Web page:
The French public had its first glimpse of the country's Pluton tactical nuclear weapon on Monday (14 July), during the traditional Bastille Day parade in Paris.
LV & GV President Giscard arriving (2 shots)
GV French dignitaries watching parade from dais
GV & SV Alpine troops marching with skis on shoulders (2 shots)
GV & SV Soldiers in parade (2 shots)
GV & MV Navy contingent marching (2 shots)
GV & SV Foreign Legion troops passing as dignitaries including Giscard look on (4 shots)
GV ZOOM INTO SV Troops in ceremonial dream
SV ZOOM IN TO GV Women's military contingent (2 shots)
LV & GV Armoured vehicles passing (2 shots)
GV New French missile passing as dignitaries look on (2 shots)
MV & GV Mounted troops in ceremonial dress (2 shots)
Initials BB/0250 NPJ/DW/BB/0315
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Background: The French public had its first glimpse of the country's Pluton tactical nuclear weapon on Monday (14 July), during the traditional Bastille Day parade in Paris. The parade also featured other innovations.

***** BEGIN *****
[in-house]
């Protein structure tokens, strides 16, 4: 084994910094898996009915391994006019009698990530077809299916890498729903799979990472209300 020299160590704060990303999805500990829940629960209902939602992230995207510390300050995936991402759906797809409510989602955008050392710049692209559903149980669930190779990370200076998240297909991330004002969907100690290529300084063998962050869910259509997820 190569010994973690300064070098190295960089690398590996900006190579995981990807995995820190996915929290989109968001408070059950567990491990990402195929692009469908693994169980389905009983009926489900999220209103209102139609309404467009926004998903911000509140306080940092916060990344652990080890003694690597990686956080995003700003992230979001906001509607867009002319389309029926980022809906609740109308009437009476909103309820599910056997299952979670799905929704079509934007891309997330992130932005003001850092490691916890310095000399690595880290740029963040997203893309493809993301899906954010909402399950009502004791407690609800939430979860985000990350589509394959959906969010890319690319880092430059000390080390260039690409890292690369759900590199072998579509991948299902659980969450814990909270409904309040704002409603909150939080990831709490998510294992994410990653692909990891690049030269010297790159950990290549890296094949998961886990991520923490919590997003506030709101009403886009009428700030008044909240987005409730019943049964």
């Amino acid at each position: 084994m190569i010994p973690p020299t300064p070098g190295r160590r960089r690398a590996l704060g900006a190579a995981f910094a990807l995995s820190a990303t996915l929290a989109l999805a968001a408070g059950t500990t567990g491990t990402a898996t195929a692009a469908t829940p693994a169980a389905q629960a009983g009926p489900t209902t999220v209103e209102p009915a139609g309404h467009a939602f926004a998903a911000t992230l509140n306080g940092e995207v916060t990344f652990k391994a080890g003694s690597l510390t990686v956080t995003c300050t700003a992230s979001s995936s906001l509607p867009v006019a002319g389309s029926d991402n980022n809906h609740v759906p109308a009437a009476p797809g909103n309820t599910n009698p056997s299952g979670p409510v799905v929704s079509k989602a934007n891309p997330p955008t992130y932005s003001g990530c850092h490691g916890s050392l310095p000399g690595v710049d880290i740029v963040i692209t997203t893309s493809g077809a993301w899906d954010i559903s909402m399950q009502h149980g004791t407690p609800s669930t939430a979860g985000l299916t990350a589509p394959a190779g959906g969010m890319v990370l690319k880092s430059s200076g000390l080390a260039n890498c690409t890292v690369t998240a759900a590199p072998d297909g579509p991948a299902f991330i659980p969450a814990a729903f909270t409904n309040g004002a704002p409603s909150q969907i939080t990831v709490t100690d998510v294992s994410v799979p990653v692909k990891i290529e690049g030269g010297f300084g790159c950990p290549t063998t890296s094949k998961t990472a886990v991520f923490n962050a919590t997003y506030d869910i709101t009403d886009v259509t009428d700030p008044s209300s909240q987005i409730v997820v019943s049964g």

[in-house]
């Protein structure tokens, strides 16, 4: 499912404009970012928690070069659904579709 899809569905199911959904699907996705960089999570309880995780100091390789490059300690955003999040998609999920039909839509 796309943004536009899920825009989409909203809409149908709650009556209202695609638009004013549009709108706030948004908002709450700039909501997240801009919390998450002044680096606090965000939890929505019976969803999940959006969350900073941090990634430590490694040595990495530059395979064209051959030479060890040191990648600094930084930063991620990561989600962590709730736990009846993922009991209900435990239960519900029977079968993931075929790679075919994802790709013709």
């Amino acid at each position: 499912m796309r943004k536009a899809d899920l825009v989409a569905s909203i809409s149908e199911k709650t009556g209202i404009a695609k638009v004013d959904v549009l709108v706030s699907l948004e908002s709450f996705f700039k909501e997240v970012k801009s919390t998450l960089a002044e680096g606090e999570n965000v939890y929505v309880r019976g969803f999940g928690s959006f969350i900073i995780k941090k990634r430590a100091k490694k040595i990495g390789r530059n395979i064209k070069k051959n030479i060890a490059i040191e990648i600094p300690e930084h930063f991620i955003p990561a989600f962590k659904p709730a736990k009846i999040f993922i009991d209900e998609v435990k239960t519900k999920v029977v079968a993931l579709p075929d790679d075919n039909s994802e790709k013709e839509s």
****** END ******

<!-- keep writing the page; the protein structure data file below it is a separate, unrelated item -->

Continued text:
The route of the march, in which 13,000 troops took part, was changed; the National Anthem was altered; and following last year's purely "pedestrian" parade during the energy crisis, mother vehicles made a reappearance.
In blazing sunshine, President Valery Giscard D'Estaing took the salute as six of the Pluton missiles -- a major portion of France's nuclear arsenal -- rumbled down an avenue in Vincennes in eastern Paris.
The Pluton has a power equal to that of the atomic bomb that was dropped on Hiroshima. It is not due to go into service until 1977. But already it has caused friction between France and West Germany.
The Germans want the Pluton to be stationed on their soil, near the Czechoslovakian border, and aimed at eastern Europe. But this is resisted in France by both the right and left in the political spectrum because it would mean, in effect, that France would have returned to the integrated command of the North Atlantic Treaty Organisation (NATO), which it left nearly ten years ago.
As M. Giscard D'Estaing arrived for the parade, the Marseillaise, which was transformed last year from a stirring military march to a rather mournful hymn, was played in a manner much more closely resembling its former style.